• LYNDON says:

       I’m thinking that’s maybe the mountain in the SW and the original the guy was working with didn’t have the top of it? That’s the way the pano images NASA have been putting out are.

    • Mark Rejhon says:

      Isn’t Mount Sharp ALREADY in the 360 panorama?  I see it.  It just only looks “small” due to fish-eye effect.  The mountain in the same direction in the shadow?

      The mountain looks small mainly due to camera distortion (but it could also be incorrectly stretched image).  But it’s not a small mountain — that’s a big one.  It is an optical effect caused by the panorama stretching.  Zoom in the mountain, and it’s exactly identical to the photograph by NASA.

      Look at the details; they match exactly the mountain that’s already in the panorama. (the little-looking ‘hill’ in the direction rover of the shadow, and slightly to the right, is actually Mt Sharp)

      Mount sharp just looks small in the panorama, due to optical effect. But zoom in using the mousewheel, and you’ll see the surface features match Mount Sharp, even though it’s a little smeared (low-resolution).  Let’s wait for higher-def transmissions, it’s still a slow dial-up-style link over 500 million miles…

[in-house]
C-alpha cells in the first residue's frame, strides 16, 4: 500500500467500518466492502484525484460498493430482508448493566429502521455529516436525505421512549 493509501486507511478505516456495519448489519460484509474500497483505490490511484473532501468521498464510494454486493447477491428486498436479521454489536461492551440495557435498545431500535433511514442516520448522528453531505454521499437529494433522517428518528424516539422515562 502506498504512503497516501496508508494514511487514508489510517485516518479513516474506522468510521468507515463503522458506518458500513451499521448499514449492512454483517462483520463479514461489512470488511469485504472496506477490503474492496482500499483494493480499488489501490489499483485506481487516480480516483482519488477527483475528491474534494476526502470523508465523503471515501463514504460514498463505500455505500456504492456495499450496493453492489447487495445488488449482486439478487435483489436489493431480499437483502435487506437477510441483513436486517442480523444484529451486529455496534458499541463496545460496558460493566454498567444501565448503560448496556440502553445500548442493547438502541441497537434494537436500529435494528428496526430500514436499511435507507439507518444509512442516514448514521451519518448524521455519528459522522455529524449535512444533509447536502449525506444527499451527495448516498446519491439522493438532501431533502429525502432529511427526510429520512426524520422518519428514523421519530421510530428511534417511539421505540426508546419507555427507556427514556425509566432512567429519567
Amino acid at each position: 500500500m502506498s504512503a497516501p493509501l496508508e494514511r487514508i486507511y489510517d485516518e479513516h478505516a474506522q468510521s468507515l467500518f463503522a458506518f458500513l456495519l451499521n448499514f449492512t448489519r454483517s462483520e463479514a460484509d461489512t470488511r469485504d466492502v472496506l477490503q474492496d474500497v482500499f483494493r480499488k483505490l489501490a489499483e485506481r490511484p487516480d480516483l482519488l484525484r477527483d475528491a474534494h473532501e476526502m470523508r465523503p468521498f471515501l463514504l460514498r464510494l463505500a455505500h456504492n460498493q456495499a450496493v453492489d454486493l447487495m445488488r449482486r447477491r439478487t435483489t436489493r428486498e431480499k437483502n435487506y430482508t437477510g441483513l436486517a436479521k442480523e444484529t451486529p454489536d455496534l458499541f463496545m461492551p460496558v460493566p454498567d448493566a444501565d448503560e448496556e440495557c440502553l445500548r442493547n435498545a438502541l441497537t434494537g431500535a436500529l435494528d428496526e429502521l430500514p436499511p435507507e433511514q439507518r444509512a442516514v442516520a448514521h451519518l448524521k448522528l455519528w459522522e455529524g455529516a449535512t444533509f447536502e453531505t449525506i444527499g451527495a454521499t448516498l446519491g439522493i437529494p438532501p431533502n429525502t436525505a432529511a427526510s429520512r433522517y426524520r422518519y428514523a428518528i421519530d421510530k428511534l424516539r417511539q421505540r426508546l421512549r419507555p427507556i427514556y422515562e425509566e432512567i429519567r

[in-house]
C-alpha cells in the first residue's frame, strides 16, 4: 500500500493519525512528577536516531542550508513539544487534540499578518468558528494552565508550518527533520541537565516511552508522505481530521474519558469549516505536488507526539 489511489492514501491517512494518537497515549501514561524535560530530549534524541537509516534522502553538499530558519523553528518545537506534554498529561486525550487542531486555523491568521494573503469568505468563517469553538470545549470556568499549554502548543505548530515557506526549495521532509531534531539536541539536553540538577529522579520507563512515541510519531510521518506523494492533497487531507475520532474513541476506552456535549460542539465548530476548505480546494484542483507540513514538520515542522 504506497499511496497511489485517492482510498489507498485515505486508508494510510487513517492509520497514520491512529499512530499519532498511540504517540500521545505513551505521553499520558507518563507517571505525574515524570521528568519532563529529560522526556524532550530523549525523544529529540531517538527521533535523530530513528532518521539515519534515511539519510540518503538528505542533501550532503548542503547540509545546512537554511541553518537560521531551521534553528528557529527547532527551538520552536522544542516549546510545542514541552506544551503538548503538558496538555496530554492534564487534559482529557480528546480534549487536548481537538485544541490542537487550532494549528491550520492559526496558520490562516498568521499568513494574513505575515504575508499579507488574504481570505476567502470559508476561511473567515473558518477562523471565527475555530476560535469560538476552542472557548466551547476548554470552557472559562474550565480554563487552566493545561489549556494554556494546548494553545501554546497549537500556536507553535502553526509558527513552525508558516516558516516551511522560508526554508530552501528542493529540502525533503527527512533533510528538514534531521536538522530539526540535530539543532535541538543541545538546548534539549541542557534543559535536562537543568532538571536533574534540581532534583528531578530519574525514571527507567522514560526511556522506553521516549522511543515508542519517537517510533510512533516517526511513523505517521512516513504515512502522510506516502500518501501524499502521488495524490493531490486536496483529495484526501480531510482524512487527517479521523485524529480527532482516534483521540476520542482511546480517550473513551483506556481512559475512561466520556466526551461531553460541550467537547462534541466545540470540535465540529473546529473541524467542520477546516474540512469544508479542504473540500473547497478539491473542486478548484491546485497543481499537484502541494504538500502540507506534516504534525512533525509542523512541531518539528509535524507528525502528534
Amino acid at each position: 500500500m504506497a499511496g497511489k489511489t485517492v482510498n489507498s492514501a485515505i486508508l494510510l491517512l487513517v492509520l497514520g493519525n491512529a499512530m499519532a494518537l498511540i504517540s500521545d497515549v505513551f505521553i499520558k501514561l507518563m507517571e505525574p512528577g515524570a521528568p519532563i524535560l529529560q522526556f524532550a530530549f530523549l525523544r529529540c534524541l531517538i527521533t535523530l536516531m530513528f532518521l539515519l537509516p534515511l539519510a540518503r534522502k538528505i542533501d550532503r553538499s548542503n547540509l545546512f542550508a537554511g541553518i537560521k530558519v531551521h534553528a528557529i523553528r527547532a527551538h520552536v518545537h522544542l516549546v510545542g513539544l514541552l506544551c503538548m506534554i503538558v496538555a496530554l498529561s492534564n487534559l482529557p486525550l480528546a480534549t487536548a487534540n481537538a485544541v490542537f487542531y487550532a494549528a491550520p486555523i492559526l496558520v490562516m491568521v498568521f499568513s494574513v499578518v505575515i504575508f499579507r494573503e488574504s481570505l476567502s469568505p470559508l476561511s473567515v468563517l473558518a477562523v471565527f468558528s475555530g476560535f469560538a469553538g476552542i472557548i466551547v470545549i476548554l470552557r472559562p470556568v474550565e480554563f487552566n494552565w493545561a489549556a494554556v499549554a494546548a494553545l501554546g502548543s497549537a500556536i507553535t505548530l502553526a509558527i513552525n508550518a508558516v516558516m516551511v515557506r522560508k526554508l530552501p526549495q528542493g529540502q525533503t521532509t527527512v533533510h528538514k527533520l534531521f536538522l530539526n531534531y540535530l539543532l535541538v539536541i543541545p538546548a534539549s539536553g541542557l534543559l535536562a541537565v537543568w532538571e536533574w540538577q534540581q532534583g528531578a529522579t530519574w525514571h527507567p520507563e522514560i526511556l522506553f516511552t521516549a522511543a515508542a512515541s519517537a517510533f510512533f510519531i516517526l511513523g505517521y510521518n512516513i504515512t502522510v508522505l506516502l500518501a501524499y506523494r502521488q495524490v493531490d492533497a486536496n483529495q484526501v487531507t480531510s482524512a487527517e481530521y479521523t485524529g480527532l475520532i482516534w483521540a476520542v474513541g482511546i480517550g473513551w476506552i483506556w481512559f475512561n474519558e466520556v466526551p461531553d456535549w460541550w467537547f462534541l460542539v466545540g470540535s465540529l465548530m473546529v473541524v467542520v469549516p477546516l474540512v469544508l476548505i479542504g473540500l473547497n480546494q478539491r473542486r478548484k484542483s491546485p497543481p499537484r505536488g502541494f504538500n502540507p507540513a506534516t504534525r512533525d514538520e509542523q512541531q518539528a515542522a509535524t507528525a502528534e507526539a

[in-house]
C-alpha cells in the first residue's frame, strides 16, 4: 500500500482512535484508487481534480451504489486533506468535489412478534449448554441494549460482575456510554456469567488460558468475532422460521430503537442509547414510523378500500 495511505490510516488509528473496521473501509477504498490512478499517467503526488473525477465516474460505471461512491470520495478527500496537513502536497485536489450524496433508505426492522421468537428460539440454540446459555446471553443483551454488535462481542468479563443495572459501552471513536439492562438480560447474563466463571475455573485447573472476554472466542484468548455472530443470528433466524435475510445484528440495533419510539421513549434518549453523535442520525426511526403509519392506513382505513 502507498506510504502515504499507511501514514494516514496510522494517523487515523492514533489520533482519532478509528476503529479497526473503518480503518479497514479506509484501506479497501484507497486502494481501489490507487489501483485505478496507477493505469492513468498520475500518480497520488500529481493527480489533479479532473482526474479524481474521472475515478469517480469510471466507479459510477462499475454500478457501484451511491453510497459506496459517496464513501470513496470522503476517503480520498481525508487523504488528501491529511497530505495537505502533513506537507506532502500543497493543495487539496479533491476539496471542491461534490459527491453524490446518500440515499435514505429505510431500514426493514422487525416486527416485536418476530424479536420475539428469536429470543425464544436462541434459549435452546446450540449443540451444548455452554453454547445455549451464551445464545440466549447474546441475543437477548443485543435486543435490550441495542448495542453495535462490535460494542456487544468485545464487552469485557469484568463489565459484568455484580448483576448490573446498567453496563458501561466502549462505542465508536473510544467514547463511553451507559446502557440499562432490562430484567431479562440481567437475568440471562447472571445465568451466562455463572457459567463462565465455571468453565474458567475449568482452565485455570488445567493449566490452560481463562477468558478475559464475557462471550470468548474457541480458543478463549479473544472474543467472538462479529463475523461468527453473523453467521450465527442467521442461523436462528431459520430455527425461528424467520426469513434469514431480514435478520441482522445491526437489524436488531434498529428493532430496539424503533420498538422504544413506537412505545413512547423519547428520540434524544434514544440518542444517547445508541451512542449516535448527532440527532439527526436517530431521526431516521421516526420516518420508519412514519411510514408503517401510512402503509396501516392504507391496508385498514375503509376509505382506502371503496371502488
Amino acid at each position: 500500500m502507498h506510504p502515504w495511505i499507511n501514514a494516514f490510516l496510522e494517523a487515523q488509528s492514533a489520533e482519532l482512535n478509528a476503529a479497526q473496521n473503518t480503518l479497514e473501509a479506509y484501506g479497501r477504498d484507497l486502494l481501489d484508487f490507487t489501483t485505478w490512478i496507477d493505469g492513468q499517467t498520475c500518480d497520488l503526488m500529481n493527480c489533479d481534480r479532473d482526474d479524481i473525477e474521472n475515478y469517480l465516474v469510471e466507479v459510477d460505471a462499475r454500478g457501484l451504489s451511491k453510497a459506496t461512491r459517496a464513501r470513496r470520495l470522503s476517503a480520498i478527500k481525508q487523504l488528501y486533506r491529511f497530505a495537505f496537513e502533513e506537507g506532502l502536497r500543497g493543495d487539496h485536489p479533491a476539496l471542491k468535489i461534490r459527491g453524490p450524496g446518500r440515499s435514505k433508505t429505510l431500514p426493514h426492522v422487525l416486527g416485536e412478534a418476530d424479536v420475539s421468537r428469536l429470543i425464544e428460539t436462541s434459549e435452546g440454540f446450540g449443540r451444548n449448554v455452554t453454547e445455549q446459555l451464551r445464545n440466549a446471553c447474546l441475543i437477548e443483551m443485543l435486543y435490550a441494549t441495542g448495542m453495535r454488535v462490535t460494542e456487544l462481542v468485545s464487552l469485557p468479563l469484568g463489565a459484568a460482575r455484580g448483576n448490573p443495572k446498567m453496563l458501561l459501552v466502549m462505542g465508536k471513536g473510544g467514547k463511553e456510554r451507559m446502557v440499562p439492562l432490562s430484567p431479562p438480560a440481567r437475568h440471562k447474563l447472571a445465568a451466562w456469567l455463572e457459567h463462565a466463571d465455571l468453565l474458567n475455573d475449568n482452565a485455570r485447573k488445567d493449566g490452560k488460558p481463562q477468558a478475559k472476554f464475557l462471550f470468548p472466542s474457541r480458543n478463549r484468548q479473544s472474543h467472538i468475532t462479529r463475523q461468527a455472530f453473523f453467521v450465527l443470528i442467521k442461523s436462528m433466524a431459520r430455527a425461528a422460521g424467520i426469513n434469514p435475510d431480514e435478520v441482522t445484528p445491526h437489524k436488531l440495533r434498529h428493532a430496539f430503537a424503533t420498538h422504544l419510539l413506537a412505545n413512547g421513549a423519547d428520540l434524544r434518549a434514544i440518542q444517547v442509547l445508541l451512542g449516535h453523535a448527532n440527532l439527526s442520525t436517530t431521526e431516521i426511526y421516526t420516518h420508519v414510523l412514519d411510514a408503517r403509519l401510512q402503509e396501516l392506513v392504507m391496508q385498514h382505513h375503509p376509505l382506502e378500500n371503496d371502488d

9. Has else anyone noticed that the camera does not appear to be connected to the Rover in any way?

    • David Kopelman says:

      The camera sits on top of a mast and therefore would not be able to see directly below itself.

    • Mark Rejhon says:

      It’s removed, almost, but not quite Google Street View style.
      You simply take multiple parallaxed images, and erase the camera pole that way.  You can see image-stitching artifacts where the camera pole was.As the camera rotates, you take multiple pictures pointing downwards, circling the base, then you stitch to erase the pole. Google Street View also has artifacts below the camera, when Google removes the car below the camera.  (By stitching a picture of the road, after the camera’s moved forward)

  10. Campion says:

    Finally, an alternative to Google Earth.